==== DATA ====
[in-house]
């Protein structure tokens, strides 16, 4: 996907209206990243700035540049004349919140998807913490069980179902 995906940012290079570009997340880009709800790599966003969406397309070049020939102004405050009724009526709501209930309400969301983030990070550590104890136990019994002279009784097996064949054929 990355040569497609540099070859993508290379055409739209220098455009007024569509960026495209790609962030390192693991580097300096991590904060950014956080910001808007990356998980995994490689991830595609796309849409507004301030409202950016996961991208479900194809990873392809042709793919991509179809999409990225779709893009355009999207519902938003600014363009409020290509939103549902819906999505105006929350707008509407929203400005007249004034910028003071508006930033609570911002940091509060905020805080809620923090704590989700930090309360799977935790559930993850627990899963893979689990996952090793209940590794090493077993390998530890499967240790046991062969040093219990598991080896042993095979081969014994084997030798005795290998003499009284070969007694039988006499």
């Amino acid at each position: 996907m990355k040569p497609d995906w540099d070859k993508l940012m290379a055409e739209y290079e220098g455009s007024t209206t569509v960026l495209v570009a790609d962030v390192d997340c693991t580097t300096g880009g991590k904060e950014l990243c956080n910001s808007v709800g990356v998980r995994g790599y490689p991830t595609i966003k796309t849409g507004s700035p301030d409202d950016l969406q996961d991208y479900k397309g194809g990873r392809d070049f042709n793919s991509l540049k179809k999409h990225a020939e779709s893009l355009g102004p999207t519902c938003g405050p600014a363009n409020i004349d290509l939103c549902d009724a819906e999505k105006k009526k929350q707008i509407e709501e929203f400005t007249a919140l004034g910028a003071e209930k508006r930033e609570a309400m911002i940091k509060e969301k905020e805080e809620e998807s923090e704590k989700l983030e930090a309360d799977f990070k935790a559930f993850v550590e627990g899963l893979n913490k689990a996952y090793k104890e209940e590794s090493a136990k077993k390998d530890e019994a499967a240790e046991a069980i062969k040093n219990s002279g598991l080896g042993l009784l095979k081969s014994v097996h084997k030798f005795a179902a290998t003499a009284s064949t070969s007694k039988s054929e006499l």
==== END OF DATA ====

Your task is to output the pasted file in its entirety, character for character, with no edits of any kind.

[in-house]
């Protein structure tokens, strides 16, 4: 996907209206990243700035540049004349919140998807913490069980179902 995906940012290079570009997340880009709800790599966003969406397309070049020939102004405050009724009526709501209930309400969301983030990070550590104890136990019994002279009784097996064949054929 990355040569497609540099070859993508290379055409739209220098455009007024569509960026495209790609962030390192693991580097300096991590904060950014956080910001808007990356998980995994490689991830595609796309849409507004301030409202950016996961991208479900194809990873392809042709793919991509179809999409990225779709893009355009999207519902938003600014363009409020290509939103549902819906999505105006929350707008509407929203400005007249004034910028003071508006930033609570911002940091509060905020805080809620923090704590989700930090309360799977935790559930993850627990899963893979689990996952090793209940590794090493077993390998530890499967240790046991062969040093219990598991080896042993095979081969014994084997030798005795290998003499009284070969007694039988006499």
């Amino acid at each position: 996907m990355k040569p497609d995906w540099d070859k993508l940012m290379a055409e739209y290079e220098g455009s007024t209206t569509v960026l495209v570009a790609d962030v390192d997340c693991t580097t300096g880009g991590k904060e950014l990243c956080n910001s808007v709800g990356v998980r995994g790599y490689p991830t595609i966003k796309t849409g507004s700035p301030d409202d950016l969406q996961d991208y479900k397309g194809g990873r392809d070049f042709n793919s991509l540049k179809k999409h990225a020939e779709s893009l355009g102004p999207t519902c938003g405050p600014a363009n409020i004349d290509l939103c549902d009724a819906e999505k105006k009526k929350q707008i509407e709501e929203f400005t007249a919140l004034g910028a003071e209930k508006r930033e609570a309400m911002i940091k509060e969301k905020e805080e809620e998807s923090e704590k989700l983030e930090a309360d799977f990070k935790a559930f993850v550590e627990g899963l893979n913490k689990a996952y090793k104890e209940e590794s090493a136990k077993k390998d530890e019994a499967a240790e046991a069980i062969k040093n219990s002279g598991l080896g042993l009784l095979k081969s014994v097996h084997k030798f005795a179902a290998t003499a009284s064949t070969s007694k039988s054929e006499l």